Author Topic: NASA defends decision to restart RS-25 production, rejects alternatives  (Read 54951 times)

Offline RocketGoBoom

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What I find disturbing is that the fifth set of engines are only required in 2027, so there will only be four SLS flying in the next 11 years?  :o
I was under the impression that they'd be aiming at a somewhat higher launch cadence.  :-\

I will be shocked if they even need 4 sets of engines for the entire program life.
My bet is 2 sets and done.

Offline Dante80

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The baseline is a production rate of 2 engines per year.
Here is the project breakdown according to the JOFOC.

Its unclear how much the per engine cost would be after certification, assuming that a production rate like that holds.


Online AncientU

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Will the new production line be able to produce 8 engines per year instead of 0.75 per year?
Is that another billion dollar effort?

Did anyone ever produce 8 RS-25s in a year?
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Offline Chalmer

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Will the new production line be able to produce 8 engines per year instead of 0.75 per year?
Is that another billion dollar effort?

Did anyone ever produce 8 RS-25s in a year?

I dont know about ever. I think it is highly unlikely that 8 RS-25s will be produced in a year at any point in time.

Quote from: Page 6 in the Justifacation document
Engine production rate shown is set at two engines per year, which is the SLS Program baseline steady state need and therefore establishes the manufacturing infrastructure and labor force size.

So if production need to be higher, more money is needed. But it dosent since steady state is 2 per year. Which also says something about expected long term flight rate i guess.
« Last Edit: 01/07/2016 12:21 PM by Chalmer »

Offline Dante80

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To be more precise. One engine takes about 5 years to make. The factory has the capacity to start working on two new engines per year. This means that after 5 years (and assuming that each year you add two new engines to production), 2 engines are delivered for integration. And two for every year after that.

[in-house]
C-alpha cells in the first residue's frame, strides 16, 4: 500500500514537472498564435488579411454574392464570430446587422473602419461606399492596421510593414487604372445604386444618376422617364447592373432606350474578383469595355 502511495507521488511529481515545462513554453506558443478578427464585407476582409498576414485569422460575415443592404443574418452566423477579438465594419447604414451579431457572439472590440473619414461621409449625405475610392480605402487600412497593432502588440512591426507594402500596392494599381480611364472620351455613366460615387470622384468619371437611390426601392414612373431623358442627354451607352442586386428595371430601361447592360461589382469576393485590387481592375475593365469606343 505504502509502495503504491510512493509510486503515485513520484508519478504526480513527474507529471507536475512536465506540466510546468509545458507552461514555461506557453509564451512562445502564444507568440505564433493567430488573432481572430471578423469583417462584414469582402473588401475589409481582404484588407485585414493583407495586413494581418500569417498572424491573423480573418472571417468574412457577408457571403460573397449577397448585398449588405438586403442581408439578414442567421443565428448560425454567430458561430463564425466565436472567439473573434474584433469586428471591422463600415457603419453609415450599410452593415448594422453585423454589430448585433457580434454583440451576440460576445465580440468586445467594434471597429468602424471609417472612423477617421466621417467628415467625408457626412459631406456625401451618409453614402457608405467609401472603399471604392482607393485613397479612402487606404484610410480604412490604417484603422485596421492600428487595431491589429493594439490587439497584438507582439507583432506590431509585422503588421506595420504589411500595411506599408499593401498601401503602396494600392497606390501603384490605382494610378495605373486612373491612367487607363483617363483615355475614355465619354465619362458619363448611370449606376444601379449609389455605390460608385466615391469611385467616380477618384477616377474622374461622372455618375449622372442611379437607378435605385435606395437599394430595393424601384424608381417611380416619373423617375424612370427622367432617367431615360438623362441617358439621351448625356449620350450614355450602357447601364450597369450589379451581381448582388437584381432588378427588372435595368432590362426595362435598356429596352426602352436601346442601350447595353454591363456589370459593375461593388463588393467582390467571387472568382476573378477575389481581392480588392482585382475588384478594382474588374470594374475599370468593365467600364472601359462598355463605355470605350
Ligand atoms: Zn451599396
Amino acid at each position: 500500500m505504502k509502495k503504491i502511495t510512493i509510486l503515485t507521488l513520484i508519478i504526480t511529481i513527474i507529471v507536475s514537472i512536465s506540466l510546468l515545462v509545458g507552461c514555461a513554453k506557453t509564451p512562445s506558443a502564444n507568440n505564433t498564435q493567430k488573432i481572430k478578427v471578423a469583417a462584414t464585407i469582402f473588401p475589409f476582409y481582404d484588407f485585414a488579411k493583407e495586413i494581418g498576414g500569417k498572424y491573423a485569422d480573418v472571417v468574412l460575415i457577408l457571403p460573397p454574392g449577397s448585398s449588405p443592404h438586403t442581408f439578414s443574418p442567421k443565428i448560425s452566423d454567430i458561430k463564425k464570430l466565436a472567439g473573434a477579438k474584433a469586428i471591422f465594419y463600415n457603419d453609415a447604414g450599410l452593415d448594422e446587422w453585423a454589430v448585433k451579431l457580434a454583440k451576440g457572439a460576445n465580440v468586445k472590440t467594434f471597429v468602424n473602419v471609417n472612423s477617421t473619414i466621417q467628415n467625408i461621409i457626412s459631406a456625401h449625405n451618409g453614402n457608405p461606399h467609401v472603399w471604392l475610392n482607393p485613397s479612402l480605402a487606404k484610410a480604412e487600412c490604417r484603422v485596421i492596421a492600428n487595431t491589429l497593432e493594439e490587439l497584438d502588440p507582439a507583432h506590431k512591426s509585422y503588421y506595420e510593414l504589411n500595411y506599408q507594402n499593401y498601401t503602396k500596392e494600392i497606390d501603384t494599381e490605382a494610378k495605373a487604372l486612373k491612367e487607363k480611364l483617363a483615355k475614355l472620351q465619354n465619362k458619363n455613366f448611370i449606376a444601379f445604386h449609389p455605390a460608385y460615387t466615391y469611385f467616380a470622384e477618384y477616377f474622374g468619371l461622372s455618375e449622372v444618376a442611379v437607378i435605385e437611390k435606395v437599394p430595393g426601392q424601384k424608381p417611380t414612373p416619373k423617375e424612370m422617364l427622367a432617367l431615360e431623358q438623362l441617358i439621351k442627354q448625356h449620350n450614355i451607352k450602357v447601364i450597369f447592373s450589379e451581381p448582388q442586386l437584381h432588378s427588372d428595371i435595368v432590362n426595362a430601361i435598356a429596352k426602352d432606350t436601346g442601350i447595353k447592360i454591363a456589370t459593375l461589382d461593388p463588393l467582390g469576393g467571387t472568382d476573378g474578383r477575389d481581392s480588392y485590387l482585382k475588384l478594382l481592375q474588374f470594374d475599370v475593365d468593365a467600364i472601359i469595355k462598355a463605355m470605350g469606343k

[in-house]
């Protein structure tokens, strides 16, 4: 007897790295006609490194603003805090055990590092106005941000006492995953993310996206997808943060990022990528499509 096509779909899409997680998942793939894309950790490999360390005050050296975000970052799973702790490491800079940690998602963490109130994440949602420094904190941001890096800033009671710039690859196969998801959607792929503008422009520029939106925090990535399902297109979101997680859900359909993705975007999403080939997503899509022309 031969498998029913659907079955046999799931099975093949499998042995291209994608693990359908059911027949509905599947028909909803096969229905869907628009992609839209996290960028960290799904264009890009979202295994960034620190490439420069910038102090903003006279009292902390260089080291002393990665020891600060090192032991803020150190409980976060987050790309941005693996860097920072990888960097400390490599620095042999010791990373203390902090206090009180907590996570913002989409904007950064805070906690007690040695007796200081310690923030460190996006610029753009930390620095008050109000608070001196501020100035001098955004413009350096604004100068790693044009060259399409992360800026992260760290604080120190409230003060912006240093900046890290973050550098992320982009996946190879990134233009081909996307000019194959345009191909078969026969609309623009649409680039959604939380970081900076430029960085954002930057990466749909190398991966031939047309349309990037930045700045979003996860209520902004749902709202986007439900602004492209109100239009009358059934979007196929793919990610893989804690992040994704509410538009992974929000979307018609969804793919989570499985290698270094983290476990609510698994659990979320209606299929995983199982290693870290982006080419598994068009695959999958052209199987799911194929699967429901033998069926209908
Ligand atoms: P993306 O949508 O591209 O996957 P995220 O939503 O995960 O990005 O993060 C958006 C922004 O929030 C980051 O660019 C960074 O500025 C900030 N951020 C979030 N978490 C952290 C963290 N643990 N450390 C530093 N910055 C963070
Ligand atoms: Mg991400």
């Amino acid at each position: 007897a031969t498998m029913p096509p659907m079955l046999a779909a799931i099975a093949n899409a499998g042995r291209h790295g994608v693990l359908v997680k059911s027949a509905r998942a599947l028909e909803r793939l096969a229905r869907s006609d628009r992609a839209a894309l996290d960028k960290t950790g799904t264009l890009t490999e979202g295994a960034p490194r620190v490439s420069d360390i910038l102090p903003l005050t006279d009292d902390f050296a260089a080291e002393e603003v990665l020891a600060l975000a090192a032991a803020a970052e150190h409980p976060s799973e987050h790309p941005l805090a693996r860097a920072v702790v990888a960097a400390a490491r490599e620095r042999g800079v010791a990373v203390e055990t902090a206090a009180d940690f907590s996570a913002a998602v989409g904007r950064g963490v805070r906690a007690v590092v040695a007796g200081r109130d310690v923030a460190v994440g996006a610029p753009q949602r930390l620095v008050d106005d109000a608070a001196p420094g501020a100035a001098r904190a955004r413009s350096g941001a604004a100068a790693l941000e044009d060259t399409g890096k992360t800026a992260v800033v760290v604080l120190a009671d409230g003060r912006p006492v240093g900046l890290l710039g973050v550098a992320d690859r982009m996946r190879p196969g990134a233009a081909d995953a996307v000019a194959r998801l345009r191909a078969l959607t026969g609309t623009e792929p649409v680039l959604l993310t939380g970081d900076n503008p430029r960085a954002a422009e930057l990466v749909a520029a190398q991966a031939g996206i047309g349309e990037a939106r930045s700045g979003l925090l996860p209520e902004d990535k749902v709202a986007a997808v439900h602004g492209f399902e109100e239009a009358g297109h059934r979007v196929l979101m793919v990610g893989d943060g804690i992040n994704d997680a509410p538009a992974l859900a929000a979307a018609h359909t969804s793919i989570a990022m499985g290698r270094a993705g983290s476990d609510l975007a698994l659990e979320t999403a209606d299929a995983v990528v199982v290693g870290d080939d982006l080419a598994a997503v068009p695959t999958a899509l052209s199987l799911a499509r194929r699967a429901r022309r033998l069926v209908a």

So, the factory can hold 10/12 engines inside, in various stages of production/delivery.

I might have this wrong.
« Last Edit: 01/06/2016 12:44 PM by Dante80 »

Offline gospacex

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On the positive side, once the US Government pays to restart production of the RS25 as well as updating the design for modern fabrication methods and a fewer part count, it will be another option on the shelf for future launch vehicle designs.  A lot of people have said the RS25 is an amazing engine, it is just expensive.  Well, these investments will eventually make RS25 a lot cheaper to some future user if they step forward.

This "it will be cheaper" thing tends to, you know, fail to happen.

A semi-random example: ULA was supposedly created to make launches cheaper. After which they become more expensive.

Offline Chalmer

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On the positive side, once the US Government pays to restart production of the RS25 as well as updating the design for modern fabrication methods and a fewer part count, it will be another option on the shelf for future launch vehicle designs.  A lot of people have said the RS25 is an amazing engine, it is just expensive.  Well, these investments will eventually make RS25 a lot cheaper to some future user if they step forward.

This "it will be cheaper" thing tends to, you know, fail to happen.

A semi-random example: ULA was supposedly created to make launches cheaper. After which they become more expensive.

Theres that, but also it seems like bad business acumen to invest 0.7-1 Billion to save maybe 20 million per engine on six engines. They have to build 35-50 engines for it to make sense (break even).

Offline notsorandom